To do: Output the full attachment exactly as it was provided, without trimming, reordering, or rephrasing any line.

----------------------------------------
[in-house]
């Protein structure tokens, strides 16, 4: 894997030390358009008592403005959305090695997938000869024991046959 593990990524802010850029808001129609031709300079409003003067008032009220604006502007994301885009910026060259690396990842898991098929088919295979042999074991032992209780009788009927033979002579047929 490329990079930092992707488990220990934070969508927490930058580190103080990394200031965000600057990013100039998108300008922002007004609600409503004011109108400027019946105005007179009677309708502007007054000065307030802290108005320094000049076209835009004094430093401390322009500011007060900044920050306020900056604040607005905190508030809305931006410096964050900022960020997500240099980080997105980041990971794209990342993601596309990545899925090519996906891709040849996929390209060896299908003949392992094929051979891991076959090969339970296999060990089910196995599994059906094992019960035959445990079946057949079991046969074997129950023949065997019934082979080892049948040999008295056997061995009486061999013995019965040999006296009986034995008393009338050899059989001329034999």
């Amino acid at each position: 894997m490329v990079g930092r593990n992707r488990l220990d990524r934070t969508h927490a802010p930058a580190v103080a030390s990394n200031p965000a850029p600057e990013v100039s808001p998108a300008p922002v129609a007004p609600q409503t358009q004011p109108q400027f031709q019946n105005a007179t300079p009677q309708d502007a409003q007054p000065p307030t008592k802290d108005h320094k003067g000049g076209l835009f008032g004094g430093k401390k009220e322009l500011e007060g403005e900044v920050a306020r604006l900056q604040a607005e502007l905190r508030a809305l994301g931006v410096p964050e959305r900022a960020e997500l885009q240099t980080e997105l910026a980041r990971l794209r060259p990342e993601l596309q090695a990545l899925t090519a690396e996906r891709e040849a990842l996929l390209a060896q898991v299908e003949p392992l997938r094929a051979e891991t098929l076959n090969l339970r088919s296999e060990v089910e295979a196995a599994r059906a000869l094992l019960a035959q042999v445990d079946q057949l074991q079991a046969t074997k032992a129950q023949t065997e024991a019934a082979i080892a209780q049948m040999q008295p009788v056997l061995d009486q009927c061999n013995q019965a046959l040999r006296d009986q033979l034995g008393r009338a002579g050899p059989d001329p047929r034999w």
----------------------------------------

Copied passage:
[in-house]
């Protein structure tokens, strides 16, 4: 894997030390358009008592403005959305090695997938000869024991046959 593990990524802010850029808001129609031709300079409003003067008032009220604006502007994301885009910026060259690396990842898991098929088919295979042999074991032992209780009788009927033979002579047929 490329990079930092992707488990220990934070969508927490930058580190103080990394200031965000600057990013100039998108300008922002007004609600409503004011109108400027019946105005007179009677309708502007007054000065307030802290108005320094000049076209835009004094430093401390322009500011007060900044920050306020900056604040607005905190508030809305931006410096964050900022960020997500240099980080997105980041990971794209990342993601596309990545899925090519996906891709040849996929390209060896299908003949392992094929051979891991076959090969339970296999060990089910196995599994059906094992019960035959445990079946057949079991046969074997129950023949065997019934082979080892049948040999008295056997061995009486061999013995019965040999006296009986034995008393009338050899059989001329034999």
């Amino acid at each position: 894997m490329v990079g930092r593990n992707r488990l220990d990524r934070t969508h927490a802010p930058a580190v103080a030390s990394n200031p965000a850029p600057e990013v100039s808001p998108a300008p922002v129609a007004p609600q409503t358009q004011p109108q400027f031709q019946n105005a007179t300079p009677q309708d502007a409003q007054p000065p307030t008592k802290d108005h320094k003067g000049g076209l835009f008032g004094g430093k401390k009220e322009l500011e007060g403005e900044v920050a306020r604006l900056q604040a607005e502007l905190r508030a809305l994301g931006v410096p964050e959305r900022a960020e997500l885009q240099t980080e997105l910026a980041r990971l794209r060259p990342e993601l596309q090695a990545l899925t090519a690396e996906r891709e040849a990842l996929l390209a060896q898991v299908e003949p392992l997938r094929a051979e891991t098929l076959n090969l339970r088919s296999e060990v089910e295979a196995a599994r059906a000869l094992l019960a035959q042999v445990d079946q057949l074991q079991a046969t074997k032992a129950q023949t065997e024991a019934a082979i080892a209780q049948m040999q008295p009788v056997l061995d009486q009927c061999n013995q019965a046959l040999r006296d009986q033979l034995g008393r009338a002579g050899p059989d001329p047929r034999w």